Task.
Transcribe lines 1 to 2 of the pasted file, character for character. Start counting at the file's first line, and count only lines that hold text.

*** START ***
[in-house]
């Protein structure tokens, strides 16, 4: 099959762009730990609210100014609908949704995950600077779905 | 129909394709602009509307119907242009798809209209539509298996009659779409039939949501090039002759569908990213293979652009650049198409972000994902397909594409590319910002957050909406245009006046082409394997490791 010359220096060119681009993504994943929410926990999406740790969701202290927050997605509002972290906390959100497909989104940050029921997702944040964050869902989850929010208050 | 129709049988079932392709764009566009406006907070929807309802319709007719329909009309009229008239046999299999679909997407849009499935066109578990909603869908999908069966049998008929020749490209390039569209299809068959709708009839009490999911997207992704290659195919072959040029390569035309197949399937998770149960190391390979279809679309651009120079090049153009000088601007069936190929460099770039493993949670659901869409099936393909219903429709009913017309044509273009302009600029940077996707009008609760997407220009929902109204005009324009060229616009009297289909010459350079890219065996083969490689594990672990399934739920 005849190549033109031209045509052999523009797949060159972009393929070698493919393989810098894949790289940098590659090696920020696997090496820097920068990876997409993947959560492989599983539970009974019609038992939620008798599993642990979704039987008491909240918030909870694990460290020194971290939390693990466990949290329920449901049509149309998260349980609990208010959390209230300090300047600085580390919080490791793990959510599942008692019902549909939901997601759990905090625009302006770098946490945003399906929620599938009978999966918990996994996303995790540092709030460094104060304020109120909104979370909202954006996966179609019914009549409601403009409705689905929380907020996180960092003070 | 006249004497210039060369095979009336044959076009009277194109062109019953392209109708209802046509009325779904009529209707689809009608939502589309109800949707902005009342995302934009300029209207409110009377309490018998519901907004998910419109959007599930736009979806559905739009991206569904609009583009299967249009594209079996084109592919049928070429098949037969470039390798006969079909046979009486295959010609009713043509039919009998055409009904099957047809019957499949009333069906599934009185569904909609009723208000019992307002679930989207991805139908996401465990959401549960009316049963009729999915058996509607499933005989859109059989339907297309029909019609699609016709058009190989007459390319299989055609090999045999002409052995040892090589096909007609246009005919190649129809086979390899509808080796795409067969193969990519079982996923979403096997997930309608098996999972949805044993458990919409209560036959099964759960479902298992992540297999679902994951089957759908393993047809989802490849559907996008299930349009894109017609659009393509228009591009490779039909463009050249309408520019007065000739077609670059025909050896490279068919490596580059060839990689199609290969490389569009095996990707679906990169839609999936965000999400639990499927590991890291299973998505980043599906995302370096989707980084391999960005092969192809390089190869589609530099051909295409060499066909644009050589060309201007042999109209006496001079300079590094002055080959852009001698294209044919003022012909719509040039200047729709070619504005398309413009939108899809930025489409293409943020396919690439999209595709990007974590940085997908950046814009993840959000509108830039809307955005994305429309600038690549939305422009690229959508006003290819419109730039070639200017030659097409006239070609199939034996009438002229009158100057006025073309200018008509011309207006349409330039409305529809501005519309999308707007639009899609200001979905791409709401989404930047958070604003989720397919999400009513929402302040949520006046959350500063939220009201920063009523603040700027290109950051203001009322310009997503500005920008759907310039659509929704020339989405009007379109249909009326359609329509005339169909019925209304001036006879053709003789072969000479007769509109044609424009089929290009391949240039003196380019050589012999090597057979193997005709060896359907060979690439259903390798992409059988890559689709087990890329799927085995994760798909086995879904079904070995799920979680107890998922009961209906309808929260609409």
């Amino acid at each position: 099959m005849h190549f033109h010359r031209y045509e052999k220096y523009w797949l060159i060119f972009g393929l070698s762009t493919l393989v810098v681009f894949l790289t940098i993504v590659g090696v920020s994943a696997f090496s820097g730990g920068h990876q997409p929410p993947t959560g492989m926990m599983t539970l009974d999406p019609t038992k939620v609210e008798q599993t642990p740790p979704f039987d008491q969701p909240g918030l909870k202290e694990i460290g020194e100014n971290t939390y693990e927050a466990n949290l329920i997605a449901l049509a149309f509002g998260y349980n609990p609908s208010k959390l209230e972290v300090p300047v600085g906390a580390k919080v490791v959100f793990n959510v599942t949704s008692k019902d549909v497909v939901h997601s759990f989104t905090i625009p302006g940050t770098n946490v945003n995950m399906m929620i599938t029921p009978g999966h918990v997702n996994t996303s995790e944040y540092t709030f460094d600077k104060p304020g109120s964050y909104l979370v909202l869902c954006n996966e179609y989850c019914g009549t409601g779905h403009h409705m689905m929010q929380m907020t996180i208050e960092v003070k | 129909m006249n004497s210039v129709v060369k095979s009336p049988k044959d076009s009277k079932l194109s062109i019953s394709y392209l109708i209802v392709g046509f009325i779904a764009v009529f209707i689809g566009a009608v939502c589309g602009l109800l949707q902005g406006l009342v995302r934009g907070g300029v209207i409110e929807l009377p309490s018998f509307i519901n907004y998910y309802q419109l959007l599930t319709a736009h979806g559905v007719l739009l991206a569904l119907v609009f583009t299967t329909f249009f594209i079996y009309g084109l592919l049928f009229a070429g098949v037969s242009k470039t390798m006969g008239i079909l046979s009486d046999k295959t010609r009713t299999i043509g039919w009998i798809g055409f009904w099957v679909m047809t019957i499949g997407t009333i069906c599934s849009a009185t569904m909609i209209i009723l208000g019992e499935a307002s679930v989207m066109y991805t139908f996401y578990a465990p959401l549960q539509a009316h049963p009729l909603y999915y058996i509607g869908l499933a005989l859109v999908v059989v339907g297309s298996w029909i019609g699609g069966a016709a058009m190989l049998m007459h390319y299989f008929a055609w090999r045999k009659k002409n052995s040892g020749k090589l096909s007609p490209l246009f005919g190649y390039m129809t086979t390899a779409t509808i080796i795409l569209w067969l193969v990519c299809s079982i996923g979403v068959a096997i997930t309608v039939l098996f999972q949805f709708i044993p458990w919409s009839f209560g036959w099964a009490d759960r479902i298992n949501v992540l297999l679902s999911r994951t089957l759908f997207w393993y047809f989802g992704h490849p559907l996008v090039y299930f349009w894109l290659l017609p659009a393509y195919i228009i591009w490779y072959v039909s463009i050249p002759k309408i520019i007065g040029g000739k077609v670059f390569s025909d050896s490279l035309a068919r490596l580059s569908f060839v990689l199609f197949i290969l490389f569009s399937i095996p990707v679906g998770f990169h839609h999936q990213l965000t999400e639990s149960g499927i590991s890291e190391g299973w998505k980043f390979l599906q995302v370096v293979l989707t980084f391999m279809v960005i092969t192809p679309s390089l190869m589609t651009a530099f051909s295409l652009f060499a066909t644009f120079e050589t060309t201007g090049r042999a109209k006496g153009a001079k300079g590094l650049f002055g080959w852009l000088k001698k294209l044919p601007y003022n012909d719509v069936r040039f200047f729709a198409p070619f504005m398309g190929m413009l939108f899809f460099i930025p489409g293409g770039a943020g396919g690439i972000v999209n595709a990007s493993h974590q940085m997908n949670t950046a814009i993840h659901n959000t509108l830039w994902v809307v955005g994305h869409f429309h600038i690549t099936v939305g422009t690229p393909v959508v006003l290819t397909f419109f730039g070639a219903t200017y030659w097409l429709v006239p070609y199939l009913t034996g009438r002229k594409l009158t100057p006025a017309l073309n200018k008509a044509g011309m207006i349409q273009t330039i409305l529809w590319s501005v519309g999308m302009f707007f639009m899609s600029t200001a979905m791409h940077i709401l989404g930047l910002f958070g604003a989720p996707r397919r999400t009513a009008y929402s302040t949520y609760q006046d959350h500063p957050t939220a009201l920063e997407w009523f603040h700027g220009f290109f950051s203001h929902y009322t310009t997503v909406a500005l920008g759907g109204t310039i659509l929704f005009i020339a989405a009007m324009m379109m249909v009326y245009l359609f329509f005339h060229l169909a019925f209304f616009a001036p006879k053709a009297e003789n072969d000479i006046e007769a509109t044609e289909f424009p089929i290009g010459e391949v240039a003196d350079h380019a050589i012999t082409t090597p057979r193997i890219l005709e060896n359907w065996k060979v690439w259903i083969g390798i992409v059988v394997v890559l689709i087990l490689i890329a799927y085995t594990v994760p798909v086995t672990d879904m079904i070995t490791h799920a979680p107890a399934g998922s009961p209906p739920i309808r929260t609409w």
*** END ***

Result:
[in-house]
């Protein structure tokens, strides 16, 4: 099959762009730990609210100014609908949704995950600077779905 | 129909394709602009509307119907242009798809209209539509298996009659779409039939949501090039002759569908990213293979652009650049198409972000994902397909594409590319910002957050909406245009006046082409394997490791 010359220096060119681009993504994943929410926990999406740790969701202290927050997605509002972290906390959100497909989104940050029921997702944040964050869902989850929010208050 | 129709049988079932392709764009566009406006907070929807309802319709007719329909009309009229008239046999299999679909997407849009499935066109578990909603869908999908069966049998008929020749490209390039569209299809068959709708009839009490999911997207992704290659195919072959040029390569035309197949399937998770149960190391390979279809679309651009120079090049153009000088601007069936190929460099770039493993949670659901869409099936393909219903429709009913017309044509273009302009600029940077996707009008609760997407220009929902109204005009324009060229616009009297289909010459350079890219065996083969490689594990672990399934739920 005849190549033109031209045509052999523009797949060159972009393929070698493919393989810098894949790289940098590659090696920020696997090496820097920068990876997409993947959560492989599983539970009974019609038992939620008798599993642990979704039987008491909240918030909870694990460290020194971290939390693990466990949290329920449901049509149309998260349980609990208010959390209230300090300047600085580390919080490791793990959510599942008692019902549909939901997601759990905090625009302006770098946490945003399906929620599938009978999966918990996994996303995790540092709030460094104060304020109120909104979370909202954006996966179609019914009549409601403009409705689905929380907020996180960092003070 | 006249004497210039060369095979009336044959076009009277194109062109019953392209109708209802046509009325779904009529209707689809009608939502589309109800949707902005009342995302934009300029209207409110009377309490018998519901907004998910419109959007599930736009979806559905739009991206569904609009583009299967249009594209079996084109592919049928070429098949037969470039390798006969079909046979009486295959010609009713043509039919009998055409009904099957047809019957499949009333069906599934009185569904909609009723208000019992307002679930989207991805139908996401465990959401549960009316049963009729999915058996509607499933005989859109059989339907297309029909019609699609016709058009190989007459390319299989055609090999045999002409052995040892090589096909007609246009005919190649129809086979390899509808080796795409067969193969990519079982996923979403096997997930309608098996999972949805044993458990919409209560036959099964759960479902298992992540297999679902994951089957759908393993047809989802490849559907996008299930349009894109017609659009393509228009591009490779039909463009050249309408520019007065000739077609670059025909050896490279068919490596580059060839990689199609290969490389569009095996990707679906990169839609999936965000999400639990499927590991890291299973998505980043599906995302370096989707980084391999960005092969192809390089190869589609530099051909295409060499066909644009050589060309201007042999109209006496001079300079590094002055080959852009001698294209044919003022012909719509040039200047729709070619504005398309413009939108899809930025489409293409943020396919690439999209595709990007974590940085997908950046814009993840959000509108830039809307955005994305429309600038690549939305422009690229959508006003290819419109730039070639200017030659097409006239070609199939034996009438002229009158100057006025073309200018008509011309207006349409330039409305529809501005519309999308707007639009899609200001979905791409709401989404930047958070604003989720397919999400009513929402302040949520006046959350500063939220009201920063009523603040700027290109950051203001009322310009997503500005920008759907310039659509929704020339989405009007379109249909009326359609329509005339169909019925209304001036006879053709003789072969000479007769509109044609424009089929290009391949240039003196380019050589012999090597057979193997005709060896359907060979690439259903390798992409059988890559689709087990890329799927085995994760798909086995879904079904070995799920979680107890998922009961209906309808929260609409």